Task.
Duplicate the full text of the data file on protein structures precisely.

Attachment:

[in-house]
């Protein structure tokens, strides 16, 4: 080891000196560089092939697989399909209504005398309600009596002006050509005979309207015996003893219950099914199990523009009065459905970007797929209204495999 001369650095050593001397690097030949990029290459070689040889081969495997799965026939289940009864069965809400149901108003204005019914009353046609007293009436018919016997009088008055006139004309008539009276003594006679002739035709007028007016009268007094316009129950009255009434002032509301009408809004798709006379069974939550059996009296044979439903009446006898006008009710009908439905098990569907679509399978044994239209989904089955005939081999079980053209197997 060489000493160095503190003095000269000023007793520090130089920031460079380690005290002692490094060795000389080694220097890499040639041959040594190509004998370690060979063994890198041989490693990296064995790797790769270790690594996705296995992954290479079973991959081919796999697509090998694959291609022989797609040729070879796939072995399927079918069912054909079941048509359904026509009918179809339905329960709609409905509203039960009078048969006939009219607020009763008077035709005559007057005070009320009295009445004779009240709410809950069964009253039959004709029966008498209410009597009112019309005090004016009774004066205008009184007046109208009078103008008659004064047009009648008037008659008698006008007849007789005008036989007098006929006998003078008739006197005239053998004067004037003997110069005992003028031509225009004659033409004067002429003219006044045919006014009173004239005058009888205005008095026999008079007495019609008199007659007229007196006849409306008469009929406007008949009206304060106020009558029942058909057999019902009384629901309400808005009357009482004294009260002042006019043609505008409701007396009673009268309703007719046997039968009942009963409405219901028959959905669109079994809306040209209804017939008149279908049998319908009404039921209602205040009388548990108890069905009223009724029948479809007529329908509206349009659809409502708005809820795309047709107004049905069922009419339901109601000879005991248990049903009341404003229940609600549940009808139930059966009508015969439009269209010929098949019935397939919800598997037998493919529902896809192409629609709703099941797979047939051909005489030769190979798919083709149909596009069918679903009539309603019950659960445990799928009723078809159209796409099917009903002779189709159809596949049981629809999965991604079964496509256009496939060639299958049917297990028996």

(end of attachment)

[in-house]
């Protein structure tokens, strides 16, 4: 080891000196560089092939697989399909209504005398309600009596002006050509005979309207015996003893219950099914199990523009009065459905970007797929209204495999 001369650095050593001397690097030949990029290459070689040889081969495997799965026939289940009864069965809400149901108003204005019914009353046609007293009436018919016997009088008055006139004309008539009276003594006679002739035709007028007016009268007094316009129950009255009434002032509301009408809004798709006379069974939550059996009296044979439903009446006898006008009710009908439905098990569907679509399978044994239209989904089955005939081999079980053209197997 060489000493160095503190003095000269000023007793520090130089920031460079380690005290002692490094060795000389080694220097890499040639041959040594190509004998370690060979063994890198041989490693990296064995790797790769270790690594996705296995992954290479079973991959081919796999697509090998694959291609022989797609040729070879796939072995399927079918069912054909079941048509359904026509009918179809339905329960709609409905509203039960009078048969006939009219607020009763008077035709005559007057005070009320009295009445004779009240709410809950069964009253039959004709029966008498209410009597009112019309005090004016009774004066205008009184007046109208009078103008008659004064047009009648008037008659008698006008007849007789005008036989007098006929006998003078008739006197005239053998004067004037003997110069005992003028031509225009004659033409004067002429003219006044045919006014009173004239005058009888205005008095026999008079007495019609008199007659007229007196006849409306008469009929406007008949009206304060106020009558029942058909057999019902009384629901309400808005009357009482004294009260002042006019043609505008409701007396009673009268309703007719046997039968009942009963409405219901028959959905669109079994809306040209209804017939008149279908049998319908009404039921209602205040009388548990108890069905009223009724029948479809007529329908509206349009659809409502708005809820795309047709107004049905069922009419339901109601000879005991248990049903009341404003229940609600549940009808139930059966009508015969439009269209010929098949019935397939919800598997037998493919529902896809192409629609709703099941797979047939051909005489030769190979798919083709149909596009069918679903009539309603019950659960445990799928009723078809159209796409099917009903002779189709159809596949049981629809999965991604079964496509256009496939060639299958049917297990028996």